Last week was rather glamorous, but also exhausting, and, in the end, profoundly troubling. Let me explain.
It all began a week earlier when my editor at the Jewish Chronicle asked if I wanted to go on a press trip to the mountains of south-west Poland to meet some of the cast and crew of The Partisan, a film about the wartime exploits of the Special Operations Executive agent Krystyna Skarbek. (Look her up – her story is fascinating and moving.) We would be staying at a spa hotel near the town of Bystrzyca Kłodzka, which I had never heard of. (Pronounced “bistritsa kwodzhka”. One of our group kept pronouncing “Wrocław” as “rocklaw” and a little bit of me died whenever I heard him do it. Try “vrotswav” instead, should you ever need directions.)
As I can sometimes feel too lazy to go out and buy wine when I have run out, the idea of so much travel didn’t at first appeal, but then I had a closer look at the press release and saw that one of the film’s stars was Malcolm McDowell. Malcolm McDowell! Star of A Clockwork Orange! If…! That terrible Star Trek film! So I said yes and packed my toothbrush and a book I was reviewing and set off on my odyssey to Bystrzyca Kłodzka, via Luton Airport.
I hadn’t been on a press freebie for years. These are always intense. The last time I went on one, to Latvia, I fell in love twice and ended up in a relationship with a third woman. That was five years ago. So there is always the faint hope that in the superheated environment of British hacks being let loose in a foreign land, I might cop off. Also, I am particularly fond of Poland and the Poles, as my maternal grandparents were from there (although the town they were from is now Ukrainian and called Lviv). I gather I am eligible for a Polish passport.
Sadly, McDowell’s scenes had all been shot in Warsaw, 370km away, so he wasn’t there, but I did get an interview with the star, Morgane Polanski (yes, daughter of that Polanski), and a few good chats with Frederick Schmidt, who played a minor baddie in the last Mission: Impossible film and will be a more prominent baddie in the next two. Despite his surname, when Schmidt opens his mouth what comes out is pure Camden Town. And he’s a good sport. I got someone to take a photo of us. “Look at me as if you want to kill me,” I said, and he dug deep into his craft and managed it.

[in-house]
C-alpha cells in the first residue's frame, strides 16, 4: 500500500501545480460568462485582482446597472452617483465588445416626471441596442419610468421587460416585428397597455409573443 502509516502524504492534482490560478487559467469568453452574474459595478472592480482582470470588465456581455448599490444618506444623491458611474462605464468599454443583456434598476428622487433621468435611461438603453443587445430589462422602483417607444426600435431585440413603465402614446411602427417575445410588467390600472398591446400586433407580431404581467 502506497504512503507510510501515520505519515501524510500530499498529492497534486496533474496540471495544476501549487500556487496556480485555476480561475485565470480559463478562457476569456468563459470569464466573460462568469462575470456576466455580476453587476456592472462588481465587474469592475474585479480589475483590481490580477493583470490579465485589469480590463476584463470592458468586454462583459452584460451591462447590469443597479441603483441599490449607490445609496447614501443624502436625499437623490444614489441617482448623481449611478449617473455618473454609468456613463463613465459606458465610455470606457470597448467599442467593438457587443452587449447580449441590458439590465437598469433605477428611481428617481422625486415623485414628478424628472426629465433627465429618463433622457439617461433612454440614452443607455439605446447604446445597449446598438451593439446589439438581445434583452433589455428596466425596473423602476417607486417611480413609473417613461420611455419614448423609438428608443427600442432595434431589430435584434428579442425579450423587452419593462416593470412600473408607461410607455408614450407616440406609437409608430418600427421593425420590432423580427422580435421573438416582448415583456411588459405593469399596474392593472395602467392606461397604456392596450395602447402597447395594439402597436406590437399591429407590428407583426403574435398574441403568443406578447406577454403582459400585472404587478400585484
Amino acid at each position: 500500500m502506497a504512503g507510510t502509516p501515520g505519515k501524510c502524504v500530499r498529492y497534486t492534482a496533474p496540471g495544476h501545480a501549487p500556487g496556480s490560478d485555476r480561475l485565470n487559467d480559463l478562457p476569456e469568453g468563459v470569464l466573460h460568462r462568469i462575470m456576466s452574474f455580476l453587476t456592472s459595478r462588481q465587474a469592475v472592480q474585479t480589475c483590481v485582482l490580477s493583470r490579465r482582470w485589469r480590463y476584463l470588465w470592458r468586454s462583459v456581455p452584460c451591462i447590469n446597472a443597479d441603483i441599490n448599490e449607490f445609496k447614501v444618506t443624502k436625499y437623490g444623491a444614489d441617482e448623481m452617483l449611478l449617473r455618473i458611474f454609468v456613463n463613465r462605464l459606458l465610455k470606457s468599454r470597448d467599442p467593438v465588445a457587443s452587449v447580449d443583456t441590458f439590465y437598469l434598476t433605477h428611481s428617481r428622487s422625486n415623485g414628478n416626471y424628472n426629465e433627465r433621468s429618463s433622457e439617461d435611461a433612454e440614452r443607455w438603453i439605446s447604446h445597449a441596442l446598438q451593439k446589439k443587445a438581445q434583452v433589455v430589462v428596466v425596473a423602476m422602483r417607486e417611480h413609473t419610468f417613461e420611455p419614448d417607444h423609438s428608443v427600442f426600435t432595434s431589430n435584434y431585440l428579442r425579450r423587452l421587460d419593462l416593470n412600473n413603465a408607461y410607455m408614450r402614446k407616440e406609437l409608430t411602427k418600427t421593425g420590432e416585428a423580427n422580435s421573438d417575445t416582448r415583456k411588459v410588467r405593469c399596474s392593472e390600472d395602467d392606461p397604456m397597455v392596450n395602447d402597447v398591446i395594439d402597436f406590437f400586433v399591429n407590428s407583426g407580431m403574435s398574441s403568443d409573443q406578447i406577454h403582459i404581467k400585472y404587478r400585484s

But that wasn’t the profoundly troubling thing. That happened at the end of the trip: just before the security gates at Wrocław airport. Now, there had been no surnames or name-tags during the trip, so my fellow hacks only knew me as “Nick”. And one of them, a friendly man about a year older than me, turned to me and said: “I think I’ve worked out your byline. You’re Nicholas Lezard, aren’t you?”
I admitted as much. And then he said the thing that has been troubling me for some days now. “You were an icon of the Nineties.” A what?
All I could do at the time was laugh. But I have been brooding on his remark and the first, immediate thought that occurred to me was: someone could have effing told me. Because I certainly didn’t feel like one at the time. And to learn that one’s heyday even existed in the first place, and then to realise it was three decades ago, leaves one feeling both overvalued and undervalued at the same time. Did commissioning editors in the Nineties look me up under “I” for Icons in their Filofaxes before calling me up? The mind boggles. “O wad some Power the giftie gie us/To see oursels as ithers see us!”
I mentioned this to one of my children and he replied, “Which Nineties?” Oh, ha ha. He then said, with some shrewdness, “I wonder what happened towards the end of the Nineties that stopped you from becoming famous.” (The answer, in case you haven’t worked it out: I had three children. And I think of my mother, who let a very promising career on Broadway slide away in order to bring up her own.)
Anyway, back to Wrocław Airport. My mind reeled for a while with sarcastic replies: “Oh yes, happy days. All those appearances on Shooting Stars, all the paparazzi camped outside the front door. Kate Moss and Damon Albarn ringing me up at all hours asking me to hang out with them. In the end I just got sick of it. And look at me now: I haven’t even copped off with anyone on this whole trip.” Still, I thought: look at Malcolm McDowell. His heyday was more than 50 years ago, and he’s still going strong.
This article appears in the 07 Jun 2023 issue of the New Statesman, The Reeves Doctrine